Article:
7. Wow, Keri, what an innovative and fun way to get more Facebook Likes and to engage new readers. I have seen other schemes to increase Facebook Likes, but they weren't as involved and didn't have as innovative of an implementation as yours.

    Well done in creating and executing your brilliant idea, as well as sharing it with us!

    • Keri says:

      Carolyn,

      Thank you for reading and for sharing your thoughts.

      Yes, I too have seen other schemes – Very "like-only" oriented. As Dorien and I were both participants of other previous attempts, our thoughts were to provide value. Which is the engagement.

      The Like Achievements initially stumped some participants. They were very into the Like. But in the end, we all learned quite a bit from broadening the scope.

      Your compliments mean a lot! :)

      ~Keri

  8. Kerri,

    Thanks so much for not only sharing your experience, but what you've learned. This is really helpful.

    It's so easy to focus on QUANTITY when it comes to Facebook. Most of our clients are caught up in the idea that more "fans" and more leads is better.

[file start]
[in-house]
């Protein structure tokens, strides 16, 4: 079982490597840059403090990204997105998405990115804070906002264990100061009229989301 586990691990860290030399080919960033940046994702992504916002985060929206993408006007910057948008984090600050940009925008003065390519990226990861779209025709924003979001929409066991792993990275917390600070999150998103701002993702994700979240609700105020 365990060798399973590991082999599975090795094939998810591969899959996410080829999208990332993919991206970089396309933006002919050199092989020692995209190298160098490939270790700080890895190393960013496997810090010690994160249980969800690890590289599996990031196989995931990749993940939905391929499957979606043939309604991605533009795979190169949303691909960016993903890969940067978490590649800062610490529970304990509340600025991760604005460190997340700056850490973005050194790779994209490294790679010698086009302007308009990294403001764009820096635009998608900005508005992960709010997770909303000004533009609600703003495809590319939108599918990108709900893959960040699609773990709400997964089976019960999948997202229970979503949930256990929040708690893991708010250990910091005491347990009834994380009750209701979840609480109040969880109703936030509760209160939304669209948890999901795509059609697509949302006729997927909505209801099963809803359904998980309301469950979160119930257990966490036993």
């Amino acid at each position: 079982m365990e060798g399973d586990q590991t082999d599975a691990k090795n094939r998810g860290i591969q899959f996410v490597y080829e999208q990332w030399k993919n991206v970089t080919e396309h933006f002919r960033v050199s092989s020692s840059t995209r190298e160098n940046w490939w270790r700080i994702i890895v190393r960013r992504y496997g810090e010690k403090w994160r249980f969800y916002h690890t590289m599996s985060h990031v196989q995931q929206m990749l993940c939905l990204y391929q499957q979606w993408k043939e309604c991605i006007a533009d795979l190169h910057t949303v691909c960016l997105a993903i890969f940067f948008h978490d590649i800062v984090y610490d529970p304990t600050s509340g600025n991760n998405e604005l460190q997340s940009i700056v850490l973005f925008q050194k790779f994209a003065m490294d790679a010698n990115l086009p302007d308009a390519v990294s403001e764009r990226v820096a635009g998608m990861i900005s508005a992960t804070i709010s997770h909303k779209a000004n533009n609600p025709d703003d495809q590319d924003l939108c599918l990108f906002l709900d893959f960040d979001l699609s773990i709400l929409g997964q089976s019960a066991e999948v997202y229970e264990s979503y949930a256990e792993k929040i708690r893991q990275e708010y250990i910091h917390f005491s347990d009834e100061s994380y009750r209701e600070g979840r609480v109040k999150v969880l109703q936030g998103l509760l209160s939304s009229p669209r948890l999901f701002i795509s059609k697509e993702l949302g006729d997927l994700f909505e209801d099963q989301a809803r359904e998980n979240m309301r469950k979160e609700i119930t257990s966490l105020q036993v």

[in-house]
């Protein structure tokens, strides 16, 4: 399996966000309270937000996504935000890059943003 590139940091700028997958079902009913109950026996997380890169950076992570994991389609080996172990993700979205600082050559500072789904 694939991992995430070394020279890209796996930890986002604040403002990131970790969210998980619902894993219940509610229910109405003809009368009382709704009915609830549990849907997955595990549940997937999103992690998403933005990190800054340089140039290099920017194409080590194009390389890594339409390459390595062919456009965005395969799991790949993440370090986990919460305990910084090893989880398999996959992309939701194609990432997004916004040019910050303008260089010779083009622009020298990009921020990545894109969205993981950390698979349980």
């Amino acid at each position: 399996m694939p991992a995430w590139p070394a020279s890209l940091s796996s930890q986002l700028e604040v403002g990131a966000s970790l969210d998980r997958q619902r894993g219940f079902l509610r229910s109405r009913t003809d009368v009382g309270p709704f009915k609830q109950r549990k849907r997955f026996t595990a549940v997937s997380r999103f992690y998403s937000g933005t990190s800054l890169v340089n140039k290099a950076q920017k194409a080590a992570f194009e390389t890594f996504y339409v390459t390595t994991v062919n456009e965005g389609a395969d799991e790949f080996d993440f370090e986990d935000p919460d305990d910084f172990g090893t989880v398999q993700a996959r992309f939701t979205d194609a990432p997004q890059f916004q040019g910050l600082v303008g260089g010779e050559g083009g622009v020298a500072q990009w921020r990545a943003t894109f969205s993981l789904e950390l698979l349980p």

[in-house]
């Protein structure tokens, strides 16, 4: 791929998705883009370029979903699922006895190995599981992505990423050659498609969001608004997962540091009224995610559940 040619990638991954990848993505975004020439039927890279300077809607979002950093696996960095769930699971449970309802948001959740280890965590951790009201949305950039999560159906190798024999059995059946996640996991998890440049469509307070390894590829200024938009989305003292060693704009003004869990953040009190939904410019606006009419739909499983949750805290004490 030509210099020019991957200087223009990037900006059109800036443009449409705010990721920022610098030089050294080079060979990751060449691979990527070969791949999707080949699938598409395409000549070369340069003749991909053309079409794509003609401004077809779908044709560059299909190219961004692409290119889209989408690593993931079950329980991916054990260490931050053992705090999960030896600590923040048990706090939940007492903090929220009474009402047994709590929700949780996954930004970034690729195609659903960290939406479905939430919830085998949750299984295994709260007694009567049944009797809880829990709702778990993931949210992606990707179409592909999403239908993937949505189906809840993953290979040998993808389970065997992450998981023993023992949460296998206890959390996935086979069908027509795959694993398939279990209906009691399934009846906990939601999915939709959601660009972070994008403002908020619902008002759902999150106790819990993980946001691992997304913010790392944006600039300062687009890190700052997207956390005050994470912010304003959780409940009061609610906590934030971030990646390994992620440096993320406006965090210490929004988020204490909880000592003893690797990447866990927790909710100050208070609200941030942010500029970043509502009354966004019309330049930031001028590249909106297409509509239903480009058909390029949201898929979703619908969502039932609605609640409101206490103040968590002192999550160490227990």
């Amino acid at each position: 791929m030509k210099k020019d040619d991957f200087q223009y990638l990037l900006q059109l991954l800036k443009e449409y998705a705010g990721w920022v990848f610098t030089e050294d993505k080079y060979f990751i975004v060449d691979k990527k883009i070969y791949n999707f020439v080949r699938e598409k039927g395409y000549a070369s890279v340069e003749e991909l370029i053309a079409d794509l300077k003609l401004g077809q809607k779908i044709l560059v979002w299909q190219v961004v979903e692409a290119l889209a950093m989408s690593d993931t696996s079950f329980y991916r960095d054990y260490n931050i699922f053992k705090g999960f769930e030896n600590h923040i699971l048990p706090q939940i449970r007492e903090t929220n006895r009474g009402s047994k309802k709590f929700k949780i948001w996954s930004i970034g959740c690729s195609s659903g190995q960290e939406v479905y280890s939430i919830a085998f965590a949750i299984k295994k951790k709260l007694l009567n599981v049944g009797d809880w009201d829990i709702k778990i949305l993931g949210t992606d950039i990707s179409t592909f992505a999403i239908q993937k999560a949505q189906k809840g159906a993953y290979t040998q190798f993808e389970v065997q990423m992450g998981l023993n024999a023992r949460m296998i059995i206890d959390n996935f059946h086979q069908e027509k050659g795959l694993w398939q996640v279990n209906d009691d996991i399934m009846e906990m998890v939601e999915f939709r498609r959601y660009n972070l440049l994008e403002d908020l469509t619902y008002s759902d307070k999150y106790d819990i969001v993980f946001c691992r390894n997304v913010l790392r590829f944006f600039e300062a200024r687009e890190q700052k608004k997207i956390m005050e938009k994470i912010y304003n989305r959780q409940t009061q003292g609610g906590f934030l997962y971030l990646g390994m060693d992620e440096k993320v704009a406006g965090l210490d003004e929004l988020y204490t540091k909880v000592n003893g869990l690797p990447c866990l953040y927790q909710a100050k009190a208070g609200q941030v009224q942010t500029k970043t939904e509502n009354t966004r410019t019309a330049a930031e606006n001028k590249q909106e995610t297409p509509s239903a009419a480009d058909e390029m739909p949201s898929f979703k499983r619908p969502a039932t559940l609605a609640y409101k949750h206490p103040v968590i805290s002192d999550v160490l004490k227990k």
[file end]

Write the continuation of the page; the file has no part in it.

Your game is an excellent exercise in improving the QUALITY of community interaction, which will lead to warmer leads and naturally grow more high-quality likes and followers.

    I hope to participate next time around!

    • Keri says:

      Stephanie,

      Thank you for your kind words, and for taking time to share your thoughts!

      You've touched on something important: Quality over quantity. I too find that many are focused on *how many* total fans instead of how many are engaged, and the interaction on the page.

      The follow-up question: Which is better? 100,000 fans that don't pay attention or talk to you, or 1000 evangelists spreading your message like wildfire?

      If you are not already with us, there are now 79 members in a Facebook group talking about ways to improve interaction and gearing up for similar exercises in the future. We'd love to have you there, and I'd invite you with big pleasure! :)

      I'll look to connect with you on other channels to continue exchanging ideas.

      Nice meeting you here…

      ~Keri

  9. Kudos to you and Dorien for a job well done! The memories, friendship, knowledge and relationships built (personal & professional) are priceless!

  10. Keri says:

    Jocelyn,

    Thank you for your nice words!

    We certainly had a great time, and I'm so glad you were along for the ride.

    I can say too that I found fruitful friendships and now have marvelous memories. Thanks for bringing that out in our dialogue here.

    Looking forward to future activities with you…

    ~Keri